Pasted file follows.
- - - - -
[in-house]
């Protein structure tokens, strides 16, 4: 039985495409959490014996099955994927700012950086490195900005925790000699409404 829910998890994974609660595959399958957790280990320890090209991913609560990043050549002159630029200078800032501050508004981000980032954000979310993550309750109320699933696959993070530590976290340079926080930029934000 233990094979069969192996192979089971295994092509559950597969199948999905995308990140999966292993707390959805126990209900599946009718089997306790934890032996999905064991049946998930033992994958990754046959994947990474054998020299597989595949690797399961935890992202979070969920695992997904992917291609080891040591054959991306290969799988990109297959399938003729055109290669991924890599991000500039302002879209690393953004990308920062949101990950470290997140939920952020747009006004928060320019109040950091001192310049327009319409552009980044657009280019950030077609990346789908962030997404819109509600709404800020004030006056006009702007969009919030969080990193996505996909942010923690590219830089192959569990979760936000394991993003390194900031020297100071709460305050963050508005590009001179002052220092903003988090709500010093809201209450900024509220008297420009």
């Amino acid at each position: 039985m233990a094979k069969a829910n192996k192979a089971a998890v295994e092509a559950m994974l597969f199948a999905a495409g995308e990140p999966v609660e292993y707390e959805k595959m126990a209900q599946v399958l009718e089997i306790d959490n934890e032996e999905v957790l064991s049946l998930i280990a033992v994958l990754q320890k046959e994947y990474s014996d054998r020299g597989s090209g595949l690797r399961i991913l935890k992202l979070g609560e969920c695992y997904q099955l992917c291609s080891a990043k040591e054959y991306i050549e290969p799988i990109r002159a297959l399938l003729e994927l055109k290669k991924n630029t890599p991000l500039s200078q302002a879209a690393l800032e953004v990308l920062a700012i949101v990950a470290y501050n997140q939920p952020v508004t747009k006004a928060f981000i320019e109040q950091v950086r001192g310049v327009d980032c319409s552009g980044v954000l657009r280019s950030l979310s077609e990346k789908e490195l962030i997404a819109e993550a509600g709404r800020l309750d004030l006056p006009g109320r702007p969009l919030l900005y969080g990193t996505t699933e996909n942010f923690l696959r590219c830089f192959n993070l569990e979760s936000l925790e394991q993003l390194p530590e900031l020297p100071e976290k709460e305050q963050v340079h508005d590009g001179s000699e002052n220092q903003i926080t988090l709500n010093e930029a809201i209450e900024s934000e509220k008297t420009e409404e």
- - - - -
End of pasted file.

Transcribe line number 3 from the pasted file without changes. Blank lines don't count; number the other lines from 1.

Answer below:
């Amino acid at each position: 039985m233990a094979k069969a829910n192996k192979a089971a998890v295994e092509a559950m994974l597969f199948a999905a495409g995308e990140p999966v609660e292993y707390e959805k595959m126990a209900q599946v399958l009718e089997i306790d959490n934890e032996e999905v957790l064991s049946l998930i280990a033992v994958l990754q320890k046959e994947y990474s014996d054998r020299g597989s090209g595949l690797r399961i991913l935890k992202l979070g609560e969920c695992y997904q099955l992917c291609s080891a990043k040591e054959y991306i050549e290969p799988i990109r002159a297959l399938l003729e994927l055109k290669k991924n630029t890599p991000l500039s200078q302002a879209a690393l800032e953004v990308l920062a700012i949101v990950a470290y501050n997140q939920p952020v508004t747009k006004a928060f981000i320019e109040q950091v950086r001192g310049v327009d980032c319409s552009g980044v954000l657009r280019s950030l979310s077609e990346k789908e490195l962030i997404a819109e993550a509600g709404r800020l309750d004030l006056p006009g109320r702007p969009l919030l900005y969080g990193t996505t699933e996909n942010f923690l696959r590219c830089f192959n993070l569990e979760s936000l925790e394991q993003l390194p530590e900031l020297p100071e976290k709460e305050q963050v340079h508005d590009g001179s000699e002052n220092q903003i926080t988090l709500n010093e930029a809201i209450e900024s934000e509220k008297t420009e409404e």